Remember when you were 10 years old and it was almost time for bed?
At the moment it was bed o'clock one of your parents would snatch you up without warning and march you straight to bed, right?
Of course not
Parents aren't silly.
Even when they know that bedtime is at the same hour every night, they still do the little “warning trick”.
They give you sufficient notice that it's going to be bed time soon.
Clients appreciate this notice as well
They may not be ten years old, but even they know that invariably it's going to be “price rise o'clock”. They've seen it coming for years, and as you announce the impending price rise, they nod their heads and continue doing whatever it is they're doing. Yup, just like ten year olds, they completely ignore you.
But then you've got to turn on the pressure a bit.
You've got to let them know that the clock is ticking
And the best way to communicate with existing customers is to make an announcement. Have a clear date and time (when you're raising the price) on the announcement. And a specific amount or percentage as well.
If the product is $25, a $10 increase sounds like nothing especially if it's not a recurring purchase. So instead of dollar values, use a percentage instead e.g. 53% increase. Of course, the odd figure always gets the attention as well. So if you're going to increase something, put in a figure of $11.20 or 53%.
And then take a deep breath and start the roll out
The best way to rollout an increase is over a very short span of time. The rollout looks like this:
Step 1: You announce the price rise well in advance, maybe a month or two in advance.
Step 2: You mention it at least a couple of times during that coming month (or two)
Step 3: It's then time to give specific dates when it's going to increase (e.g. it goes up on 1st April)
Step 4: Have a pressure point: This weekend is the last weekend before it goes up by 53%.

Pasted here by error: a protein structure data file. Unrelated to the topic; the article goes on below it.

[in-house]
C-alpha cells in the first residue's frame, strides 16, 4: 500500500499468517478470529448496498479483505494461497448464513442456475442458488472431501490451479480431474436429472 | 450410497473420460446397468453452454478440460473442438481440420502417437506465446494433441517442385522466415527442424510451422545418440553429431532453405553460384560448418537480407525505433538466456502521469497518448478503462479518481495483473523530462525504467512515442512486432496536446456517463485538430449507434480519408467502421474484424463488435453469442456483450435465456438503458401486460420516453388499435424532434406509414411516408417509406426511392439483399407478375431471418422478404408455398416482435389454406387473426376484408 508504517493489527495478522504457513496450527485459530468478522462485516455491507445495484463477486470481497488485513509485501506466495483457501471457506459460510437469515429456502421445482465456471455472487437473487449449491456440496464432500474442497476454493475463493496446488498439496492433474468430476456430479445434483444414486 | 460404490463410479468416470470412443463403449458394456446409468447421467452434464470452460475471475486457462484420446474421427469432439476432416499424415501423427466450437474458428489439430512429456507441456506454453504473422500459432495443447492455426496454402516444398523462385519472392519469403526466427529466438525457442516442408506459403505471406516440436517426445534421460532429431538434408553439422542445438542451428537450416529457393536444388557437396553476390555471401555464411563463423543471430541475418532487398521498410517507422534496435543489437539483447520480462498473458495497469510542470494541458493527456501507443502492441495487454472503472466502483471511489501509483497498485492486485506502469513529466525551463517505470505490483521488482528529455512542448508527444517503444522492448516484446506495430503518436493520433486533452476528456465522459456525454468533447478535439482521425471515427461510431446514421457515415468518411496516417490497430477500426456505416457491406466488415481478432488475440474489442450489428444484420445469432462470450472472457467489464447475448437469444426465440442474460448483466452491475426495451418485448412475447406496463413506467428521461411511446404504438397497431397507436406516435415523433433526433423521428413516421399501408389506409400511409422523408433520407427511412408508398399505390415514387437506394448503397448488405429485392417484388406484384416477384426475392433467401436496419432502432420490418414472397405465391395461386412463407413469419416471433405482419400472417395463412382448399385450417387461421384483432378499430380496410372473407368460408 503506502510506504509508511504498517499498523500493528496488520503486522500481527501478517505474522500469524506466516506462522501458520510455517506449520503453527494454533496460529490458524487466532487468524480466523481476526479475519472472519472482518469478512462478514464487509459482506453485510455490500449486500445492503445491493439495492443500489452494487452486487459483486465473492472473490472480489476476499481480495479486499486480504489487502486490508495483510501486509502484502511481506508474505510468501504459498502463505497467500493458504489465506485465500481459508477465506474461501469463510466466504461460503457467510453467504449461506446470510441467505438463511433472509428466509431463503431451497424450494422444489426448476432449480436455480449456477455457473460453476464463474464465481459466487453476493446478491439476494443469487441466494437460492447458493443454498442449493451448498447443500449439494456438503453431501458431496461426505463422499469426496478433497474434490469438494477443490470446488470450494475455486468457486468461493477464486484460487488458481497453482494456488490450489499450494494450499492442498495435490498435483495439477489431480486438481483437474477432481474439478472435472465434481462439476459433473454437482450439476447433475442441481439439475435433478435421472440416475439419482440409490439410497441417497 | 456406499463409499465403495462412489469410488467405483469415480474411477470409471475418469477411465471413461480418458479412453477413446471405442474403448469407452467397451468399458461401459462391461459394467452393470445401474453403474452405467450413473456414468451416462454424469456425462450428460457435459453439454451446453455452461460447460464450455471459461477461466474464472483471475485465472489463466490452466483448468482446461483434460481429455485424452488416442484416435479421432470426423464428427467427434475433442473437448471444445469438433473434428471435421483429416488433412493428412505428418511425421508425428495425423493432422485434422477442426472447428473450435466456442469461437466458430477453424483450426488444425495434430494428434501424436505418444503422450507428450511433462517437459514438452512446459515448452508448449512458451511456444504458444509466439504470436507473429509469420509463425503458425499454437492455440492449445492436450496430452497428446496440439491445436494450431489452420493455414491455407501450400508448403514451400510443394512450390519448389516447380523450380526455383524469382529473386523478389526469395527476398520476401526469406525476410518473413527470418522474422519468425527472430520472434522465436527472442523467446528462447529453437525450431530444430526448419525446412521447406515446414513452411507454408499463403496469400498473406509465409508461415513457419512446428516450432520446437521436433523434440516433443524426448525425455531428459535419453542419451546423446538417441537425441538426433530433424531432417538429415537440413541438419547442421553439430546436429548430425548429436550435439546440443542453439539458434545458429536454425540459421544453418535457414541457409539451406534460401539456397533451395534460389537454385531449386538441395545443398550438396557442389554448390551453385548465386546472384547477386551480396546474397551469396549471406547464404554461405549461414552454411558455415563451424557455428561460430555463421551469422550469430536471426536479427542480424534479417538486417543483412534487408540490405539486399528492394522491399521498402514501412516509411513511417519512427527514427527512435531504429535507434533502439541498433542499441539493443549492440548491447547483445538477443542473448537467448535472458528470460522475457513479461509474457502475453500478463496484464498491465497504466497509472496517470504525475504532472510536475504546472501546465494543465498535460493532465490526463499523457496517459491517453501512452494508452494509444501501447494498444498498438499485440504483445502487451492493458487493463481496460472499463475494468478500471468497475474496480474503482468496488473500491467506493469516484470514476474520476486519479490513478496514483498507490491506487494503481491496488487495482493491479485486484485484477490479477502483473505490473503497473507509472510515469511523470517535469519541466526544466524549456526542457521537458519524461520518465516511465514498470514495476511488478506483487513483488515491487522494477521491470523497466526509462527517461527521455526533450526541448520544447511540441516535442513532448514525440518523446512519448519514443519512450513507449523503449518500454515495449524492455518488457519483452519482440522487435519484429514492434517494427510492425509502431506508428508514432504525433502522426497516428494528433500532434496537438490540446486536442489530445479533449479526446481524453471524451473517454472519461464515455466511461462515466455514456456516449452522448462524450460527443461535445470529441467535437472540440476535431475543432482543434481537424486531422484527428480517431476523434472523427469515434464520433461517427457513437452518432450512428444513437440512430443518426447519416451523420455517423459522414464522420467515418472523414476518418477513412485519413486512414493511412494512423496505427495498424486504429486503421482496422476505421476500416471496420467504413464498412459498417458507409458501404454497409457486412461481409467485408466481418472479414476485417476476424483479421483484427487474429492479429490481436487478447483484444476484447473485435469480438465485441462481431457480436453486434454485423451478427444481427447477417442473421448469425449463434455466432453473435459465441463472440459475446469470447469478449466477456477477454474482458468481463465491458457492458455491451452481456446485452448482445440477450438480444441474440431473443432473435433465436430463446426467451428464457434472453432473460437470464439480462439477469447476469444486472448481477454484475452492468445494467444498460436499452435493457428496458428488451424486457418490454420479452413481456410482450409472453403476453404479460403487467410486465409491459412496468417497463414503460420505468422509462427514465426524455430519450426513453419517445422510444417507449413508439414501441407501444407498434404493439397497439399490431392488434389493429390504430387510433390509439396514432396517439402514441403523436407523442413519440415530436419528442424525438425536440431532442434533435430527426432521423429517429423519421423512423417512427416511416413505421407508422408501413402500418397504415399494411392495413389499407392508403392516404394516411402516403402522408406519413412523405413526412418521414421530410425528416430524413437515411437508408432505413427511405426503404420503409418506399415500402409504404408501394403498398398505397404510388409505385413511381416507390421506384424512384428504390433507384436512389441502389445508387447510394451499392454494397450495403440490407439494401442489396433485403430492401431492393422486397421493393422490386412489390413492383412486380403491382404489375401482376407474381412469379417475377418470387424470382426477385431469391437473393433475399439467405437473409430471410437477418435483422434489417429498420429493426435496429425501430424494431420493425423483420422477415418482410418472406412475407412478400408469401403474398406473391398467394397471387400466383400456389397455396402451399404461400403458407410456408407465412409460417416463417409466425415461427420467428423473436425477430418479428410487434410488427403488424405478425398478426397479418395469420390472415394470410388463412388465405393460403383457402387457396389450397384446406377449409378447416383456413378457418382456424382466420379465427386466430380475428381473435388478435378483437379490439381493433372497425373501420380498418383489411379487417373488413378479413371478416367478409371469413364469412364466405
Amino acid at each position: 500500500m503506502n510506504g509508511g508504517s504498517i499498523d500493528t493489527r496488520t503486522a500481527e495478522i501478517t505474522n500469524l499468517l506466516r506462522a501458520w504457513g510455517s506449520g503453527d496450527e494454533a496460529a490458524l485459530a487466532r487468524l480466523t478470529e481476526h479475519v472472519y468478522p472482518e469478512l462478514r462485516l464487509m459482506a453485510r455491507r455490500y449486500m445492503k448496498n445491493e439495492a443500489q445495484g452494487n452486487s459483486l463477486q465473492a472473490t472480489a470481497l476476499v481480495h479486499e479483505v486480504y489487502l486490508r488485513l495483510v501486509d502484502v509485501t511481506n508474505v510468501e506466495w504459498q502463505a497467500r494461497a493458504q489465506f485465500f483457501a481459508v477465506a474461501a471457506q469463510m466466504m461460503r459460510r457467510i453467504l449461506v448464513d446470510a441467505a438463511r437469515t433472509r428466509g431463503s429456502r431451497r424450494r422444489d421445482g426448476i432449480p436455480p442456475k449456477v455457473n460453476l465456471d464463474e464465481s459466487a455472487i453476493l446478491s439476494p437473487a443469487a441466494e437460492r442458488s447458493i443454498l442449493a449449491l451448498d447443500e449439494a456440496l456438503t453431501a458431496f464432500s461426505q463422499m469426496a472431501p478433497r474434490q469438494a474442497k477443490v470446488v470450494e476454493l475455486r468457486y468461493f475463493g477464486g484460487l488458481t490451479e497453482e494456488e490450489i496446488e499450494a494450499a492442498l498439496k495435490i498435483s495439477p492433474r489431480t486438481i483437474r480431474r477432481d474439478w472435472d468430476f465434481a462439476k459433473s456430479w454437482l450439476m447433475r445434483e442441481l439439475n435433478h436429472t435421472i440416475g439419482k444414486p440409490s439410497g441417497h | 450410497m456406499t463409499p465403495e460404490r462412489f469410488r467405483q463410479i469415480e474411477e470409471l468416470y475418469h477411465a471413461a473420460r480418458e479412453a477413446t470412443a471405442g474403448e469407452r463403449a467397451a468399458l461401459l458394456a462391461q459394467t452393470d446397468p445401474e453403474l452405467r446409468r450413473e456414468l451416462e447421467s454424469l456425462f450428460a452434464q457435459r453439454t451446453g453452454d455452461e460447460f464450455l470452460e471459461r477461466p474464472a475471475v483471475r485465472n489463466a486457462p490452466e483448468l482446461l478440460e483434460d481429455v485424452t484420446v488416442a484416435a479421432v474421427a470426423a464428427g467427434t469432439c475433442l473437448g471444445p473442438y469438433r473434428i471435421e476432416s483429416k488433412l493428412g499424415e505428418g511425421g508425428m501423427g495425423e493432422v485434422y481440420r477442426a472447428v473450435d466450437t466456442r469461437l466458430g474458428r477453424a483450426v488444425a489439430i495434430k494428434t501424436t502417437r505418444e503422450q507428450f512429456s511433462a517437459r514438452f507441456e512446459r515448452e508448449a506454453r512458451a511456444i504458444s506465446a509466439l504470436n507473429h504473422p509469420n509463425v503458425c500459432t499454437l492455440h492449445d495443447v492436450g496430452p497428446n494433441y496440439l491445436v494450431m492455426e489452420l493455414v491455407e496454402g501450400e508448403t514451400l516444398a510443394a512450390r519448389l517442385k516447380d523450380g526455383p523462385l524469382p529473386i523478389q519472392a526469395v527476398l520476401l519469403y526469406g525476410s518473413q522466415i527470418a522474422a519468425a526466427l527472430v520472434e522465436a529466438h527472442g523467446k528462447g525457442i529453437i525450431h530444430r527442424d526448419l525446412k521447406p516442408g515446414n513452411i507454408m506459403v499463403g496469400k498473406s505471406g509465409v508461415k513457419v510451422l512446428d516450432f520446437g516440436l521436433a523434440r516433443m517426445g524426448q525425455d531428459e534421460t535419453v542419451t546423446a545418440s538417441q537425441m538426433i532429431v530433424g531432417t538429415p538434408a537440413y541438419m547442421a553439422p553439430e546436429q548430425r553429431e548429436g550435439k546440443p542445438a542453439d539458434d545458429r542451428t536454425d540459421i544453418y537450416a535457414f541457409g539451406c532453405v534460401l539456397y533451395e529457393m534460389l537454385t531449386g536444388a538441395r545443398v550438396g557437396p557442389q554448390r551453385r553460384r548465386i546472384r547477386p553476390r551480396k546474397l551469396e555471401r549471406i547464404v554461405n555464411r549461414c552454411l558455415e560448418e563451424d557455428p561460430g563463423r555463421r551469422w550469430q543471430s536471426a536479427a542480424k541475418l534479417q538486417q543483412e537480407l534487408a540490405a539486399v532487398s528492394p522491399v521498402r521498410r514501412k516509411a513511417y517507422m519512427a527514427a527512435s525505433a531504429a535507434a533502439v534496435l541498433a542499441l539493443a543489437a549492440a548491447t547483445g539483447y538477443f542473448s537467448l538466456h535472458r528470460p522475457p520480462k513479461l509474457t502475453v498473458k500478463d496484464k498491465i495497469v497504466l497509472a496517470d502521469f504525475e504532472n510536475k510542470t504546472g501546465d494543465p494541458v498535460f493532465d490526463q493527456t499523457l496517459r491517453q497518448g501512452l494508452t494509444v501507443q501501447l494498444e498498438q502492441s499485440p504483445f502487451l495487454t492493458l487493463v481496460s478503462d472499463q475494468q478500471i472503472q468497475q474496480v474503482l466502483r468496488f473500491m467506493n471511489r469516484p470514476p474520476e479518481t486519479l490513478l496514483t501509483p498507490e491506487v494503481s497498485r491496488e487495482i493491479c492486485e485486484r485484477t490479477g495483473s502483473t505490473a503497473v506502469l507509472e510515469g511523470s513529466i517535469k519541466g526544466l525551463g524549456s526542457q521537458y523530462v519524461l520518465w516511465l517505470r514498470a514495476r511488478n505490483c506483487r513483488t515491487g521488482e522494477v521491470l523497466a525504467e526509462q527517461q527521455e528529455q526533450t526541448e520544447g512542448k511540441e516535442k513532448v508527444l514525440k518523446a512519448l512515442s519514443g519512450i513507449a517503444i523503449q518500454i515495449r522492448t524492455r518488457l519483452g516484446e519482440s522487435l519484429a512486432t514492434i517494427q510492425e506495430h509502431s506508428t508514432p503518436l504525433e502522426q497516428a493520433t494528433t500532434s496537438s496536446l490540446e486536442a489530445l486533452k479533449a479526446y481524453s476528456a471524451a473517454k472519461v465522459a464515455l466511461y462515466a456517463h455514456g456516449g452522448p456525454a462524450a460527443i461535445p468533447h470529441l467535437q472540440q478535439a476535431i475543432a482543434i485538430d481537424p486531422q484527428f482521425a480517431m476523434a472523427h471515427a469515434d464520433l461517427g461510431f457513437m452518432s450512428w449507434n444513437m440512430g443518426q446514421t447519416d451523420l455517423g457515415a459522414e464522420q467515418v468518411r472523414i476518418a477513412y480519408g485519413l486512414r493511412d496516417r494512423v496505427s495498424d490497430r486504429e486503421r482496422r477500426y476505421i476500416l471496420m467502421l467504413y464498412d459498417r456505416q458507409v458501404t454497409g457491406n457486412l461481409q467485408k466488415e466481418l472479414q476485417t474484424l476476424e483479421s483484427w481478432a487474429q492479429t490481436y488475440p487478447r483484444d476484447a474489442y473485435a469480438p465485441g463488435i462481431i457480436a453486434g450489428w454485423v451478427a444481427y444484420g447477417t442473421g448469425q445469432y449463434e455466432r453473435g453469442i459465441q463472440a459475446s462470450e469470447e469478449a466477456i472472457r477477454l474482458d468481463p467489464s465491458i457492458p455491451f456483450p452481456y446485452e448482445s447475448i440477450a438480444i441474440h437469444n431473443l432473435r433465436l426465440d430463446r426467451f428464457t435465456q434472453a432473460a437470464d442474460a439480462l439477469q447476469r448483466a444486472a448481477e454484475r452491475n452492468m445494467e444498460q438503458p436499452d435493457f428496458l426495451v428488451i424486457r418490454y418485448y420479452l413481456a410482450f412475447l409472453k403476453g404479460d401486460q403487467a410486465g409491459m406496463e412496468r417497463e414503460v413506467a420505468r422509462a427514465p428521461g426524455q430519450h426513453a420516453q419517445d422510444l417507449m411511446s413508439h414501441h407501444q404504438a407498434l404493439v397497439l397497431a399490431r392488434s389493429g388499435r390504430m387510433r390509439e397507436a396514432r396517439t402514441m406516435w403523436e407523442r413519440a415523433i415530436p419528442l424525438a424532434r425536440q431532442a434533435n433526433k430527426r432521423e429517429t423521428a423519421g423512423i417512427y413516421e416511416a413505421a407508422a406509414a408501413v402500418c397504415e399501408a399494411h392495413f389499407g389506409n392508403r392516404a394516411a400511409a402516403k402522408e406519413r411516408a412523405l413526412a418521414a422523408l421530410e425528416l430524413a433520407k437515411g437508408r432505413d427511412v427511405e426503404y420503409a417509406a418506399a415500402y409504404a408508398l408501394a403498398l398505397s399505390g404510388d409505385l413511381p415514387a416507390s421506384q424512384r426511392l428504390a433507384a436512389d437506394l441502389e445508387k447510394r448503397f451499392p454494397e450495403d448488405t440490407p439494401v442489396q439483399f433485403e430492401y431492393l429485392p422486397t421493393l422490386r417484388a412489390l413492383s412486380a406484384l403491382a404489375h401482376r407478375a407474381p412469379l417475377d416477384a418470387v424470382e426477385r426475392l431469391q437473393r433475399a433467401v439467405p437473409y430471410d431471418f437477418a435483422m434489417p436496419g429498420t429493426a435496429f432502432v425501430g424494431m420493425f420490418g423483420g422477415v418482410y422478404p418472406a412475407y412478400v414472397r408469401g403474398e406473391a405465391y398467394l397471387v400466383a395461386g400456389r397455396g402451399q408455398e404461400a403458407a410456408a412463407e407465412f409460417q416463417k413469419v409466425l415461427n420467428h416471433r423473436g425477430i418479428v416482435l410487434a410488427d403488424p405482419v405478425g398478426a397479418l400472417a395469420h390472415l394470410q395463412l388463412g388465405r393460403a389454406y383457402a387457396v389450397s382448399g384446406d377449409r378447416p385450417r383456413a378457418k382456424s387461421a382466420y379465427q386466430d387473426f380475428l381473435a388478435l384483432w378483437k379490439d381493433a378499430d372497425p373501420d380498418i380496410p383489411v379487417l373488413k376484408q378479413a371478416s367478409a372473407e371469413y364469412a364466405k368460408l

Step 5: Make sure you send out an email on Friday and then on Sunday (if it's the weekend). This will cause a surge on Friday, nothing much on Saturday and then another surge on Sunday.
This sequence is pretty much what any kid goes through anyway
It's time to go to bed. Bed time's coming, brush your teeth. Have you got your pyjamas on, yet? Ok, it's off to bed in three minutes. Switch off that light, and see you tomorrow.
But what if the price rise goes all wrong?
What if you get several clients complaining? What if many unsubscribe? In all the years we've run our business, we've always had people unsubscribe. It's the nature of the game. Some people don't want to pay higher prices. And that's fine. It's their choice. But you can't hang around that old price tag forever. And to be fair, you gave them fair warning.
It's going to be price rise o'clock soon
Let your clients know.
Do the little “warning trick”
And then raise your prices.
You'll wonder why you didn't do it before!
Catherine Jules says
If you are a trusted company, and you have loyal buyers and customers, price increase would not affect your sales. Why? Because if you have a good reputation or record to people, they would still rely on your product eventhough there’s a price inflation. It doesn’t count as long as the consistency and the quality of your product is the same as what they used to avail. Nowadays, its understandable that everything in this world increases. Whether we like it or not, that’s reality. We need to open our minds to possibilities. The only problem is MONEY. It’s easy to spend but it’s hard to find. How sad 🙁